10 New Year's Resolutions For Foodies

by Jessica Learish

Hey there, foodies. Now that you've unwrapped a new generation of gadgets for your kitchen, it's time to implement some challenges that will make you a better cook, a worldly adventurer, and a healthier human. I'm talking about New Year's resolutions for foodies — because everyone has to eat, so we might as well do it right.

I'll admit that brainstorming this list was productive for me, and not just for crafting another devastatingly witty and readable piece for my throngs of fans. A lot of my New Year's resolutions revolve around the kitchen, because cooking and sharing my food with people is an irreplaceable creative outlet, and also a rock solid way to avoid spending every last dime at Los Angeles' best restaurants. But not all of these resolutions involve slaving away over the hot stove, because at least half of the foodie experience is about adventure. Because, realistically, you can't cook what you haven't tasted.

What could be more fun than trying a freaky new cuisine with your foodie friends?! The answer— cooking a freaky new cuisine at home for the first time, and totally nailing it. Just like with music, if you've never heard jazz, it would be exceedingly difficult to try to play jazz. So get on board the circus train, and prepare to launch your foodie potential into a new galaxy.

1. Make A New Recipe Every Week

There are 52 weeks in a year, so even if only half of the recipes you make turn out to be keepers, that's 21 recipes that you haven't made yet that you can incorporate into your repertoire.

2. Try One Thing You've Never Eaten Before Every Week

Grilled octopus pizza with roasted garlic! Salmon roe sushi! A burger made from duck! Food is a great big adventure, so go out and explore.

3. Adapt A Favorite Recipe To Be Healthier

Substitute cream for non-fat yogurt, or try a gluten-free pasta. Get creative with your favorite junk food recipes, and give them a makeover that doesn't compromise on the flavor.

4. Get Something Other Than Fries On The Side

Not all the time, obviously, but sometimes, try something else on the side of your meal besides regular old French fries. It doesn't have to be healthy, necessarily, but expanding your side dish horizons is just as valuable as learning about new entrees.

5. Organize Your Refrigerator

Use transparent tubs or additional shelves to customize your refrigerator into something that makes sense to you. Some people are going to need a drawer that's just for cheese, others will need to install a beer rack. To each their own, but an organized fridge is going to help you tremendously when it comes to knowing what's in there.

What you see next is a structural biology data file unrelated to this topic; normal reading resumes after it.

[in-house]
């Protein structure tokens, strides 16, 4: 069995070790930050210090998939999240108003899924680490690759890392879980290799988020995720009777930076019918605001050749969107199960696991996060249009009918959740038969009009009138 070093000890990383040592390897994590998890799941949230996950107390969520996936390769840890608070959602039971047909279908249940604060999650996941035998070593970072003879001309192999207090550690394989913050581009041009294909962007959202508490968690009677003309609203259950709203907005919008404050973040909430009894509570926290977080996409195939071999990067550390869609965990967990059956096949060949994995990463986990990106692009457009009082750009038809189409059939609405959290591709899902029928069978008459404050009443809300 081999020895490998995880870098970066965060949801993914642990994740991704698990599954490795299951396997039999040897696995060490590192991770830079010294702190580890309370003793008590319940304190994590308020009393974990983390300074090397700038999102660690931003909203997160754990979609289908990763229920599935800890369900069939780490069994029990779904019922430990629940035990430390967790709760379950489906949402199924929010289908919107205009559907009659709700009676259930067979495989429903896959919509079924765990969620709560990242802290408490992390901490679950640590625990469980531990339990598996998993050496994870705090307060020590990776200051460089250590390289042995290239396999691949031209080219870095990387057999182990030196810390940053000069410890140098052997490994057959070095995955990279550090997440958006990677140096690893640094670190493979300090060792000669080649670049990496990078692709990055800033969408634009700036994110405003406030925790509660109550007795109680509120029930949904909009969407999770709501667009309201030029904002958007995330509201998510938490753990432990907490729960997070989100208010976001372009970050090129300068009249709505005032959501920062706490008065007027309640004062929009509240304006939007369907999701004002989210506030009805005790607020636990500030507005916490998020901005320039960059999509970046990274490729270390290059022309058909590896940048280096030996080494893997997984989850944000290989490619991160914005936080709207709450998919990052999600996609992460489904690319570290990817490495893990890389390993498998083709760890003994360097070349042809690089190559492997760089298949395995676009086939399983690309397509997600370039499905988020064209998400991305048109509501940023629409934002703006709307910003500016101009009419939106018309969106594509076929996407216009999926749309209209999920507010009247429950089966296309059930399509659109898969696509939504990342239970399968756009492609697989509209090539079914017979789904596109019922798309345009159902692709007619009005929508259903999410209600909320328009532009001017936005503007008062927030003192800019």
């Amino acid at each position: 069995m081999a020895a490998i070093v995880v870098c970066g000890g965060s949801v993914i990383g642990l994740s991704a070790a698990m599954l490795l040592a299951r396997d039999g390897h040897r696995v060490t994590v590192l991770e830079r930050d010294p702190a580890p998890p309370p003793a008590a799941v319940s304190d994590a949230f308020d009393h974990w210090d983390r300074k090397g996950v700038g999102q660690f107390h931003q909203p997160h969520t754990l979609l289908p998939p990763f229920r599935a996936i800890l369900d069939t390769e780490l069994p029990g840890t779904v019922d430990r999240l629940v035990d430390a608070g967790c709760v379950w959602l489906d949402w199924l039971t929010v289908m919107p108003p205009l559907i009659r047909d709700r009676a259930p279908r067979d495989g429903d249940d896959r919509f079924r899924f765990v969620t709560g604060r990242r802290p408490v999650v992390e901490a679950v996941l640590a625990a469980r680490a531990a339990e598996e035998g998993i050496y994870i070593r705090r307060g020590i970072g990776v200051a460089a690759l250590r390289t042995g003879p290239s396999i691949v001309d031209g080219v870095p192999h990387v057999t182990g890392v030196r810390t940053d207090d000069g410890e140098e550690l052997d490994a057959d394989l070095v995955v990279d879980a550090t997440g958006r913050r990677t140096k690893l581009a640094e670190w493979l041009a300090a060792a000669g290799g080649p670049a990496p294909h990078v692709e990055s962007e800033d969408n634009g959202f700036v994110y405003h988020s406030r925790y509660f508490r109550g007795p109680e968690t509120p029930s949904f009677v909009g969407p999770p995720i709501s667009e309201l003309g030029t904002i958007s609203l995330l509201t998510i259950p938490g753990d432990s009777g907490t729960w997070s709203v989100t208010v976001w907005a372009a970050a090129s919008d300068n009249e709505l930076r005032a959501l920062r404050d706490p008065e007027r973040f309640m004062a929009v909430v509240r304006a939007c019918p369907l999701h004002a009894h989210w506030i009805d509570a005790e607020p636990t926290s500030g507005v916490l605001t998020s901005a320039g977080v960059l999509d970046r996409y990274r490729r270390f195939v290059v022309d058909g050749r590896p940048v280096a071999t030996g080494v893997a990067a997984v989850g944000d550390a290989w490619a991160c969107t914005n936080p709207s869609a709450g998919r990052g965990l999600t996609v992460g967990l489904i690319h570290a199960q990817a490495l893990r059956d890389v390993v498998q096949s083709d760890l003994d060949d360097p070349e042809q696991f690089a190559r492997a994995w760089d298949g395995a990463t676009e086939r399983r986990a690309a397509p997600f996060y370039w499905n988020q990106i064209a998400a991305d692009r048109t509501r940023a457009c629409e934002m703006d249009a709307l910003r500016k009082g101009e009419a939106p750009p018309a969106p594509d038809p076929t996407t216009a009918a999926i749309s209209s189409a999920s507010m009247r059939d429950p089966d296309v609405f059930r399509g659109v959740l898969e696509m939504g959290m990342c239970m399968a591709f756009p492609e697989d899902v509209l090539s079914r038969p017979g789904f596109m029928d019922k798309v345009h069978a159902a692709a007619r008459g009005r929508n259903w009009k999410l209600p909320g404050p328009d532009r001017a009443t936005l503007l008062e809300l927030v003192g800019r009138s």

6. Actually Eat Your Leftovers

Once you knock out No. 5, this one should be easy. Eating leftovers from dinner the night before is great, but try to also use up leftover ingredients. Got some cabbage left over from making slaw? Throw it in an Asian stir fry with other veggies in your fridge, and make good use of the stuff you already paid for.

7. Get Up Early And Make Breakfast On Mondays

Not only is this a great way to kickstart the work week, it's also a genius way to use ingredients that are hanging out in your refrigerator. Got some leftover kebabs? Make yourself a Mediterranean omelet! And use up old tortillas by whipping up a chilaquiles breakfast burrito.

8. Go Vegan At Lunch For A Week

"Vegan at lunch" is a fun way to cut back on the burger trap that befalls busy people. Eating vegan food doesn't have to mean soy meats and imitation foods. There are loads of delicious things that don't contain animal products that are just as quick and easy as an al pastor burrito.

9. Grow Your Own Herbs And Vegetables

Nothing is more delicious than herbs pulled right off of the plant. Your recipes don't have to be super elevated to warrant fresh ingredients either. My boyfriend and I used to make pizza bagels with freshly picked rosemary, and they were

10. Host Three Dinner Parties

The first time will probably stress you out. The second time will be 100 percent easier, and the third will feel as easy as heating up canned soup. Cooking for a large number of people is a wonderful mental exercise that will teach you which kinds of recipes are easily scalable, and how to perfect your timing so everything is served at peak deliciousness.

For more food ideas, check out Bustle on YouTube.

Images: The Kitchn; Giphy (5)